From Rod Dreher today, on "Progressive Religion, Orthodox Religion":
.... The orthodox approach to revealed religion is to accept it as a statement of reality, and go from there. Of course these teachings always get sorted through an interpretive community, whose judgments are considered authoritative. What doesn’t happen, though, is that one gets to decide on the attributes of divinity based on what one wishes God were like. Otherwise it’s self-worship. ....
.... To oversimplify, progressives believe religion primarily (but not exclusively) concerns what man says about God, while conservatives believe religion primarily (but not exclusively) concerns what God says about man.
The lines are not clearly drawn, and can’t be. Doctrine and theology does change, even under conservatives, while progressives really do take some religious truths as axiomatic. The crucial difference, as I see it, is that conservatives (or, if you prefer as I do, the small-o orthodox) believe that there is an objective, real, transcendent order that exists outside of us and prior to us, and truth claims are usually claims about it, and how we must relate to it. Any changes in what has been received or thought must be accomplished through valid authorities within the interpretive community. If the authorities try to stretch the tradition too far too fast, they risk schism.
Progressives generally believe that the individual is allowed to decide for himself what constitutes religious truth — something an orthodox believer cannot do, even if he wants to. ....
...I would genuinely like to believe that Christians are free to decide what they like about homosexuality. It would make my gay friends think better of me, and it would make my professional life easier in many ways. But as a matter of intellectual integrity, I can’t rationalize away the prohibition within Christianity (nor can I rationalize away Biblical ethics binding heterosexual conduct).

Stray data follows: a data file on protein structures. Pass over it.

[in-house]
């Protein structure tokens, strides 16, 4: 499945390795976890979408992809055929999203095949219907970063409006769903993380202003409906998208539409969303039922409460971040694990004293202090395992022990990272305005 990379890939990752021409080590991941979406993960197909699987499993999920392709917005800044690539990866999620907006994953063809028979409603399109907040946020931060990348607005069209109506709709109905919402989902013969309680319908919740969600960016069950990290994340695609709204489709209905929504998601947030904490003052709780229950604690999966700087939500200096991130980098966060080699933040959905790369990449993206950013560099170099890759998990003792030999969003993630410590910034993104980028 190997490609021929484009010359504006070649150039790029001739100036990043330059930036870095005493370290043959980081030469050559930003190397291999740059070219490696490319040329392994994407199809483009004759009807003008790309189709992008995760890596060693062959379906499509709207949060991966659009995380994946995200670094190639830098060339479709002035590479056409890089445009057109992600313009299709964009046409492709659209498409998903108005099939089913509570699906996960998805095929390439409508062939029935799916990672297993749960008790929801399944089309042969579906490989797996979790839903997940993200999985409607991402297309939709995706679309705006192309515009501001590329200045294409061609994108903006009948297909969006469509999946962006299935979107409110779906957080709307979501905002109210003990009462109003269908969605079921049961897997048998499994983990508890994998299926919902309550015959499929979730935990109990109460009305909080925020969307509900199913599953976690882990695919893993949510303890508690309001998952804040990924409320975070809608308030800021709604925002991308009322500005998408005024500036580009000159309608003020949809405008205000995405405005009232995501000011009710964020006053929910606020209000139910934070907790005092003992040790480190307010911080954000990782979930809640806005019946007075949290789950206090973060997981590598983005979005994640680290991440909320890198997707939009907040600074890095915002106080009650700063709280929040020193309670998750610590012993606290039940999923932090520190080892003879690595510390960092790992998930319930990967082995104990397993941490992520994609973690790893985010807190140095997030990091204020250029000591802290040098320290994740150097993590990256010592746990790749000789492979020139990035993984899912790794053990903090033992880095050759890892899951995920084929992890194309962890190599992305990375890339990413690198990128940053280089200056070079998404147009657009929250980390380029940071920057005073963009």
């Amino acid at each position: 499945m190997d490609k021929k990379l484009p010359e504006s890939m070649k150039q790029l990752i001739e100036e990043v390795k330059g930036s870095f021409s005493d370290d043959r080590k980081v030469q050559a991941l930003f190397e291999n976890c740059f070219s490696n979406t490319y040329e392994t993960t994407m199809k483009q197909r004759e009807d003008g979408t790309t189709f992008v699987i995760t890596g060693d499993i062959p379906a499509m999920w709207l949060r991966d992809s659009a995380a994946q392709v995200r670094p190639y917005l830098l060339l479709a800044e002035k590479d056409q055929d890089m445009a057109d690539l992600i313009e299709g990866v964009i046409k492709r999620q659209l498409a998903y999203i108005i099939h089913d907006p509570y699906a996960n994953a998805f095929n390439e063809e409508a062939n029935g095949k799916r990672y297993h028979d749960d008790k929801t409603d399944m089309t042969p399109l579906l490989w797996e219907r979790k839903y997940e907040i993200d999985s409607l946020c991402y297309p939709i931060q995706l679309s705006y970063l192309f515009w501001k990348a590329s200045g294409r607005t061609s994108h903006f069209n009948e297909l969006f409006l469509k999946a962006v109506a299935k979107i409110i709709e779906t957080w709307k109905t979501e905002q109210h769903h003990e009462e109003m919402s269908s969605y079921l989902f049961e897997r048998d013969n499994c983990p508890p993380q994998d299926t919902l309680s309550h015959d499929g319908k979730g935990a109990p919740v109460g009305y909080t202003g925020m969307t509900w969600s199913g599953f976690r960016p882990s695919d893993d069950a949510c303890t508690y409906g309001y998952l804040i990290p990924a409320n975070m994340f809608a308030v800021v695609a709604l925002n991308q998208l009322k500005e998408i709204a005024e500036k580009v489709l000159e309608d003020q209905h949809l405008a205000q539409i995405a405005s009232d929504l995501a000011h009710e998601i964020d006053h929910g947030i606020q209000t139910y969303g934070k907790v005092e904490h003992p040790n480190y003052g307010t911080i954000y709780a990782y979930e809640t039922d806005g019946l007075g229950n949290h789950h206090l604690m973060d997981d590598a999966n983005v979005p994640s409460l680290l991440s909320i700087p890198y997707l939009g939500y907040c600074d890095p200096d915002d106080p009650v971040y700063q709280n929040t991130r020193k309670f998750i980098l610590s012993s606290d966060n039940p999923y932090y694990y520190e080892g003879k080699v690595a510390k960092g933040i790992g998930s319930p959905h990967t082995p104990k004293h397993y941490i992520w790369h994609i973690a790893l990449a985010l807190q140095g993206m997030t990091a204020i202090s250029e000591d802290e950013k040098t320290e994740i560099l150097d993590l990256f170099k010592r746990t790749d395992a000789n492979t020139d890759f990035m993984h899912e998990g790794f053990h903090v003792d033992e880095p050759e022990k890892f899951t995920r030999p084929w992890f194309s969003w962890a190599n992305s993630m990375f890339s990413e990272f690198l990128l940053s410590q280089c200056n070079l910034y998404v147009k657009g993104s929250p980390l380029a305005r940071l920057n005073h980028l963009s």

I often think that progressive Christians judge us orthodox Christians to be bigots because they assume that we read Scripture and relate to Tradition in the same way that they do. For orthodox believers, Scripture and Tradition are like maps; if you don’t follow them, you won’t get where you are supposed to go. Maps are only a representation of the real world, it is true, but we have to hew as close to what we have been given as we can. The one thing we cannot do is redraw the map to make it take us where we wish to go, because we judge it to be a more pleasant place.
The orthodox says: “We can’t diverge too far from this map, or we’ll get lost.”
The progressive says: “What? That map is way out of date. We’ll redraw it. It was just somebody’s opinion. We know better now.”
The orthodox says: “What’s ‘better’? You have no way of knowing if your new coordinates are accurate. How do you know if they correspond to reality?”
The progressive says: “Huh?” ....